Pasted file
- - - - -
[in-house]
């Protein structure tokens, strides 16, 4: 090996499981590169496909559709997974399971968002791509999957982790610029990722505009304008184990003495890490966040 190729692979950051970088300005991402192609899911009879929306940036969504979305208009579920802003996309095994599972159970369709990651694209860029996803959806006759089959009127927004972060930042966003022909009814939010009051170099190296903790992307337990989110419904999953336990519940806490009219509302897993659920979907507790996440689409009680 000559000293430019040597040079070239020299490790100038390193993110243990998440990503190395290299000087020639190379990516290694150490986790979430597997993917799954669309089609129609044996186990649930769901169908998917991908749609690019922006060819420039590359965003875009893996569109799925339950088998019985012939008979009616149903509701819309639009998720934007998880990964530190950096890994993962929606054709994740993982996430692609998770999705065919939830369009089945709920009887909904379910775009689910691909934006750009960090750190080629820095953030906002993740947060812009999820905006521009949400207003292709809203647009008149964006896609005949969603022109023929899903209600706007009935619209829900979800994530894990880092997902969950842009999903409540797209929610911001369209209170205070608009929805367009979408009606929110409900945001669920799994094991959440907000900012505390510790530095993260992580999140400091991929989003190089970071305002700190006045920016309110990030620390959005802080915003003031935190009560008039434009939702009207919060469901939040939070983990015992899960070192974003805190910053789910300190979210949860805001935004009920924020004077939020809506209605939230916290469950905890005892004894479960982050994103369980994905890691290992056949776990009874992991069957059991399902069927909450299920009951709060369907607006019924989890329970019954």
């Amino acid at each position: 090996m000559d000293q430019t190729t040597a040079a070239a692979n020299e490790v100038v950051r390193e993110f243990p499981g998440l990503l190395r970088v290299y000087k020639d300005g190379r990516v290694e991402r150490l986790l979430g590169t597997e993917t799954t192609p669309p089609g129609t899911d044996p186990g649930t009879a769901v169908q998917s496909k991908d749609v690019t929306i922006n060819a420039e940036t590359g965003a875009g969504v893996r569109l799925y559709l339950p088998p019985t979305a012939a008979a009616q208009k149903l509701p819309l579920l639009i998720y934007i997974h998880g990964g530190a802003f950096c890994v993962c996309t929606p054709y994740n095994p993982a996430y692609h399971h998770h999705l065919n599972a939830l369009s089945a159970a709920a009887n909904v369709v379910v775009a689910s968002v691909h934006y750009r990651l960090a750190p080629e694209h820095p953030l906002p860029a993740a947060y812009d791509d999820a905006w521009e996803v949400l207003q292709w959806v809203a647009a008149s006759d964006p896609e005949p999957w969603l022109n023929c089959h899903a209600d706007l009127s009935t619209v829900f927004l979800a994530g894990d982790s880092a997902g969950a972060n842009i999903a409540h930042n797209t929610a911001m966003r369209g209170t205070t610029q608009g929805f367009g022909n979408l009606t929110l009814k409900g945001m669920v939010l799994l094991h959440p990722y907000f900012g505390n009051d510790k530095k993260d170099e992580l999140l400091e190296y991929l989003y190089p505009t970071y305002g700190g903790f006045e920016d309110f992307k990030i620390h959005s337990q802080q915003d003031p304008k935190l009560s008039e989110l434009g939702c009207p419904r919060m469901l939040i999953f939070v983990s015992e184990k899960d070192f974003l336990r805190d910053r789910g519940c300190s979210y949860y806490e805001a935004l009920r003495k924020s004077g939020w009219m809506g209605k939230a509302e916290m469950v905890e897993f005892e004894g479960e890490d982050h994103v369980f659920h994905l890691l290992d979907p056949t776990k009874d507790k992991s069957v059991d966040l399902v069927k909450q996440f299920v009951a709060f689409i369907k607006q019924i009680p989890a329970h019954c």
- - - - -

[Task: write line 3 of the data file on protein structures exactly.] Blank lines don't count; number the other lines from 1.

């Amino acid at each position: 090996m000559d000293q430019t190729t040597a040079a070239a692979n020299e490790v100038v950051r390193e993110f243990p499981g998440l990503l190395r970088v290299y000087k020639d300005g190379r990516v290694e991402r150490l986790l979430g590169t597997e993917t799954t192609p669309p089609g129609t899911d044996p186990g649930t009879a769901v169908q998917s496909k991908d749609v690019t929306i922006n060819a420039e940036t590359g965003a875009g969504v893996r569109l799925y559709l339950p088998p019985t979305a012939a008979a009616q208009k149903l509701p819309l579920l639009i998720y934007i997974h998880g990964g530190a802003f950096c890994v993962c996309t929606p054709y994740n095994p993982a996430y692609h399971h998770h999705l065919n599972a939830l369009s089945a159970a709920a009887n909904v369709v379910v775009a689910s968002v691909h934006y750009r990651l960090a750190p080629e694209h820095p953030l906002p860029a993740a947060y812009d791509d999820a905006w521009e996803v949400l207003q292709w959806v809203a647009a008149s006759d964006p896609e005949p999957w969603l022109n023929c089959h899903a209600d706007l009127s009935t619209v829900f927004l979800a994530g894990d982790s880092a997902g969950a972060n842009i999903a409540h930042n797209t929610a911001m966003r369209g209170t205070t610029q608009g929805f367009g022909n979408l009606t929110l009814k409900g945001m669920v939010l799994l094991h959440p990722y907000f900012g505390n009051d510790k530095k993260d170099e992580l999140l400091e190296y991929l989003y190089p505009t970071y305002g700190g903790f006045e920016d309110f992307k990030i620390h959005s337990q802080q915003d003031p304008k935190l009560s008039e989110l434009g939702c009207p419904r919060m469901l939040i999953f939070v983990s015992e184990k899960d070192f974003l336990r805190d910053r789910g519940c300190s979210y949860y806490e805001a935004l009920r003495k924020s004077g939020w009219m809506g209605k939230a509302e916290m469950v905890e897993f005892e004894g479960e890490d982050h994103v369980f659920h994905l890691l290992d979907p056949t776990k009874d507790k992991s069957v059991d966040l399902v069927k909450q996440f299920v009951a709060f689409i369907k607006q019924i009680p989890a329970h019954c």